The richness of old languages

A note in one of our Bibles mentions that the Hebrew word usually translated as “vanity” in Ecclesiastes is also the word for “vapor”. Doesn’t this add to the imagery in the statement that “all is vanity and a striving after wind”? I love being able to linguistically identify an abstract word with something concrete, I feel like it gives the word more meaning for me. I have a lot of “a-ha” moments when I realize the original or older meaning of some English word, but sometimes the origin of our words isn’t clear, or requires several centuries of tracing to be found out. Older languages often make the connection more directly.

I’m still reading Alcorn’s Heaven book, almost done now, and he provides another sort of similar example.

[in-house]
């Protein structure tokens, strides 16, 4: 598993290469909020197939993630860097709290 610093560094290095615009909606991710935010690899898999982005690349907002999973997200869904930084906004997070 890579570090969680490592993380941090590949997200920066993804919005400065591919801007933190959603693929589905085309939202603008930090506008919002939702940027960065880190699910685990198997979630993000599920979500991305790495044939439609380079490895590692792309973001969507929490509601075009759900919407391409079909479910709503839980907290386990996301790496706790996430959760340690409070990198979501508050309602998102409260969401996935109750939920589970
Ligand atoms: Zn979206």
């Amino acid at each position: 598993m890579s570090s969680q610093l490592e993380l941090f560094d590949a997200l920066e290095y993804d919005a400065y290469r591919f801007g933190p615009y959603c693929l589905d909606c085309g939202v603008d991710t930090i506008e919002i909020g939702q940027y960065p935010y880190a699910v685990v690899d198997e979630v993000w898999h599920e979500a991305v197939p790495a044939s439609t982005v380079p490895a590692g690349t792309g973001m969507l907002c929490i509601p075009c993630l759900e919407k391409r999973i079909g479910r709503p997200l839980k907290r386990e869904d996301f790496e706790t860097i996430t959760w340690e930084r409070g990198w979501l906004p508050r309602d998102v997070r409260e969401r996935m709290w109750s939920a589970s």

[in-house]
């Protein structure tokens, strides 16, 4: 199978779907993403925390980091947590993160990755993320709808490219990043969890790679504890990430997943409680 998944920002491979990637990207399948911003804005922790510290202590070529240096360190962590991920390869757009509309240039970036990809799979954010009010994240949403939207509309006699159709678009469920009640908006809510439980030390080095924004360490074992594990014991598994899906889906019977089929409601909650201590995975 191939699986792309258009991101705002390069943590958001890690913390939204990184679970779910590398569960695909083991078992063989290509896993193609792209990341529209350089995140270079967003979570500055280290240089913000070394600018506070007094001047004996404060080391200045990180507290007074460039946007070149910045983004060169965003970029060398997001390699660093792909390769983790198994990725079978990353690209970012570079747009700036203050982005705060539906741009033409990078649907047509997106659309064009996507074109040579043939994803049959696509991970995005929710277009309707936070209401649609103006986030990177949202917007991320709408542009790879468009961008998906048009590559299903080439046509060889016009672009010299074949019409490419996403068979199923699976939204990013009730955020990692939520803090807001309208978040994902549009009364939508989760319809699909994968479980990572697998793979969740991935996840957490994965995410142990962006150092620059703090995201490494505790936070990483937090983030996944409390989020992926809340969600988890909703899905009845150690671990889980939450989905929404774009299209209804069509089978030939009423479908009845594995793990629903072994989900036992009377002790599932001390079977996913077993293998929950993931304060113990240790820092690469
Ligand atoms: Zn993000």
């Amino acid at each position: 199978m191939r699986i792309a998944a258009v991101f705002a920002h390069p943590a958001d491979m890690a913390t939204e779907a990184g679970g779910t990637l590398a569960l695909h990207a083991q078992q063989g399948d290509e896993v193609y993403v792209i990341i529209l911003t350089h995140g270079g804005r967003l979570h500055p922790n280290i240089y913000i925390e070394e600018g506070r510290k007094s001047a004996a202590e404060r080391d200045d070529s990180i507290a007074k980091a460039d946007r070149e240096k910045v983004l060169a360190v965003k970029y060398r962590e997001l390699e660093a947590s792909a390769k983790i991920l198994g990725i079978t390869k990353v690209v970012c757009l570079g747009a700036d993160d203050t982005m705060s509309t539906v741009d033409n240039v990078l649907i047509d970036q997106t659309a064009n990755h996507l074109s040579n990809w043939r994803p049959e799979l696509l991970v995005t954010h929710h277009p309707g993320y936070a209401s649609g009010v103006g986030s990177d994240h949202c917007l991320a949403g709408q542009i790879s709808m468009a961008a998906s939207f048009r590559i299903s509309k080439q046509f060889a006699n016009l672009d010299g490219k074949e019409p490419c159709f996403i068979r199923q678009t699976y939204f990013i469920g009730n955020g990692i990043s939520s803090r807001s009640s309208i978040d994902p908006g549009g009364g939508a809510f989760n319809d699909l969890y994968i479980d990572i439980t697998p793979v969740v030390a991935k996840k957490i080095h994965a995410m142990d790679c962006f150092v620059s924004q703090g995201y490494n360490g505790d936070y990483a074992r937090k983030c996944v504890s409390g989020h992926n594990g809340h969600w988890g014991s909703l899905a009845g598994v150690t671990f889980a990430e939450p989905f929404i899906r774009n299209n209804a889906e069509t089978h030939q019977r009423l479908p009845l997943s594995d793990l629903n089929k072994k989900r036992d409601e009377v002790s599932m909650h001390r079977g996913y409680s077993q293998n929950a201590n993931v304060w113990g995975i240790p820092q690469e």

God is not a tribal deity. He transcends all cultures yet is evident in all. Each culture has a memory of a time when people knew about God. Consider, for instance, the ancient Chinese language. The character meaning “create” consists of other characters for “speak,” “dust,” “life,” and “walk.” The character meaning “devil” consists of “secret,” “man,” and “garden.” The character meaning “boat” combines those of “vessel,” “eight,” and “people,” highly suggestive of Noah’s ark. Chinese believers consider these and many other examples as evidence that their five-thousand-year-old language goes back to a time when biblical truths were well known in their culture.

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